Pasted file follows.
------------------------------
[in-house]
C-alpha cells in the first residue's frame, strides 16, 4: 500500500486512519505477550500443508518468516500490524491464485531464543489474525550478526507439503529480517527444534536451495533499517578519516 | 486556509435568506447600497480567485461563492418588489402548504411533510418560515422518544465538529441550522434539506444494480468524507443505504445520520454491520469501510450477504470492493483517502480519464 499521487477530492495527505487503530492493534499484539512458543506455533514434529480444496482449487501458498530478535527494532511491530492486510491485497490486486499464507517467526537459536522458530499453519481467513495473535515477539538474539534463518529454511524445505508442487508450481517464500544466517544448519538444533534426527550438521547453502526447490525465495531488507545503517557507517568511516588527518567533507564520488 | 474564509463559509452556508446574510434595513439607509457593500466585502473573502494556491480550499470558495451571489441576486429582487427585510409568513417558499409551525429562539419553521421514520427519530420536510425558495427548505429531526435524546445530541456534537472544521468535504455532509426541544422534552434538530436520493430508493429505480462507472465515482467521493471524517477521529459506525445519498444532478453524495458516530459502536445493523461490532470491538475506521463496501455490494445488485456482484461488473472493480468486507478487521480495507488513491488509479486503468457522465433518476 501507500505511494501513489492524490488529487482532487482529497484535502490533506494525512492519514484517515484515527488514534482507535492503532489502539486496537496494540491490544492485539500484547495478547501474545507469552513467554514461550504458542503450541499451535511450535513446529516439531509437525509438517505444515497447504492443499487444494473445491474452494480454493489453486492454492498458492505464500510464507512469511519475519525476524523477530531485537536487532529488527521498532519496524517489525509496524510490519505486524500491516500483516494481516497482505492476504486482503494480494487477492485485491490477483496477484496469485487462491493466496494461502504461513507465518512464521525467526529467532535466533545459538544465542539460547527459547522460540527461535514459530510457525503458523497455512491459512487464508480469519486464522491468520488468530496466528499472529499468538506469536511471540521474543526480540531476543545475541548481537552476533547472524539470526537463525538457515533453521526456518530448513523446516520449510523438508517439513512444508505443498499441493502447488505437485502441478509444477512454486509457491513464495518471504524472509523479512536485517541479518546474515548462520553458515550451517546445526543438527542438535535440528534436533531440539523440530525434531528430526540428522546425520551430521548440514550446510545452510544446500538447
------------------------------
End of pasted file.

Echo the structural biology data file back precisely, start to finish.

[in-house]
C-alpha cells in the first residue's frame, strides 16, 4: 500500500486512519505477550500443508518468516500490524491464485531464543489474525550478526507439503529480517527444534536451495533499517578519516 | 486556509435568506447600497480567485461563492418588489402548504411533510418560515422518544465538529441550522434539506444494480468524507443505504445520520454491520469501510450477504470492493483517502480519464 499521487477530492495527505487503530492493534499484539512458543506455533514434529480444496482449487501458498530478535527494532511491530492486510491485497490486486499464507517467526537459536522458530499453519481467513495473535515477539538474539534463518529454511524445505508442487508450481517464500544466517544448519538444533534426527550438521547453502526447490525465495531488507545503517557507517568511516588527518567533507564520488 | 474564509463559509452556508446574510434595513439607509457593500466585502473573502494556491480550499470558495451571489441576486429582487427585510409568513417558499409551525429562539419553521421514520427519530420536510425558495427548505429531526435524546445530541456534537472544521468535504455532509426541544422534552434538530436520493430508493429505480462507472465515482467521493471524517477521529459506525445519498444532478453524495458516530459502536445493523461490532470491538475506521463496501455490494445488485456482484461488473472493480468486507478487521480495507488513491488509479486503468457522465433518476 501507500505511494501513489492524490488529487482532487482529497484535502490533506494525512492519514484517515484515527488514534482507535492503532489502539486496537496494540491490544492485539500484547495478547501474545507469552513467554514461550504458542503450541499451535511450535513446529516439531509437525509438517505444515497447504492443499487444494473445491474452494480454493489453486492454492498458492505464500510464507512469511519475519525476524523477530531485537536487532529488527521498532519496524517489525509496524510490519505486524500491516500483516494481516497482505492476504486482503494480494487477492485485491490477483496477484496469485487462491493466496494461502504461513507465518512464521525467526529467532535466533545459538544465542539460547527459547522460540527461535514459530510457525503458523497455512491459512487464508480469519486464522491468520488468530496466528499472529499468538506469536511471540521474543526480540531476543545475541548481537552476533547472524539470526537463525538457515533453521526456518530448513523446516520449510523438508517439513512444508505443498499441493502447488505437485502441478509444477512454486509457491513464495518471504524472509523479512536485517541479518546474515548462520553458515550451517546445526543438527542438535535440528534436533531440539523440530525434531528430526540428522546425520551430521548440514550446510545452510544446500538447